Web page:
The pharmaceutical industry has previously been accused of failing to submit all clinical trials data for publication, particularly if the results are unfavourable for the drugs in question. However, a recent study published in the British Medical Journal found no evidence of submission or publication bias.
Evoniuk and co-workers, who are employees or past employees of GlaxoSmithKline (GSK), compiled a list of all human drug studies completed by GSK over a 6-year period (2009 to 2015), and noted whether the results of each study had been submitted to a peer-reviewed journal. Individuals blind to the submission/publication status of the trials then rated them as either ‘positive’ (favourable for the study drug), ‘negative’ (perceived to be unfavourable for the study drug), ‘mixed’, or ‘non-comparative’.
Of the 1064 trials identified, 904 (85%) had been submitted as a full manuscript by the study cut-off date of February 2016, and a further 77 (7%) had been written up as conference abstracts. Studies with positive outcomes were less likely to have been submitted for publication than studies with negative outcomes (79% versus 92%). While the rate of acceptance at first submission was slightly higher for studies with positive outcomes (56% versus 48%), overall publication rates by the cut-off date were higher for studies with negative outcomes (77% versus 66%).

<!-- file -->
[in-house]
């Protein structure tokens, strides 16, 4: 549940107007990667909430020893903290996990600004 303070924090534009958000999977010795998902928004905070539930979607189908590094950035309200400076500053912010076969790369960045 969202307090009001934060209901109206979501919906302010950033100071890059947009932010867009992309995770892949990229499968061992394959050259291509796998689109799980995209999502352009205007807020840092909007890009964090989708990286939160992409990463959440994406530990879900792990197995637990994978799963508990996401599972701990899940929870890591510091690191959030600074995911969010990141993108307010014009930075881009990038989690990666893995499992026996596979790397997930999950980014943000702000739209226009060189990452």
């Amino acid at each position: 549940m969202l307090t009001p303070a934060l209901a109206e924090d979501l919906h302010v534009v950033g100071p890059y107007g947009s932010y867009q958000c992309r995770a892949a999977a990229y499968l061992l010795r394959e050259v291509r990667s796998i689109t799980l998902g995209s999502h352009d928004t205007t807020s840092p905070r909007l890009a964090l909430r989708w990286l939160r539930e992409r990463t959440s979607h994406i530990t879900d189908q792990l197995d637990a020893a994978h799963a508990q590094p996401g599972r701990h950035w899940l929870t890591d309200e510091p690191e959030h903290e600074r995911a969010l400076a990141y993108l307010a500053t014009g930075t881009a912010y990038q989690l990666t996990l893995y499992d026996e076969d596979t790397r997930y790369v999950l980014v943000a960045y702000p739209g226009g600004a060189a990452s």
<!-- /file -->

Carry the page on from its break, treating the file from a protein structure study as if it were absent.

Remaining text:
This study examined data from only a single pharmaceutical company. Nevertheless, the authors argue that the results ‘provide a clear signal that submission and publication bias against studies with negative outcomes might be less widespread than has generally been assumed and should not deter efforts to publish them’.
<p>Ryan co-runs Aspire Scientific, a dynamic, forward-thinking medical writing agency. Ryan has a passion for innovation, science and ethical communication.</p>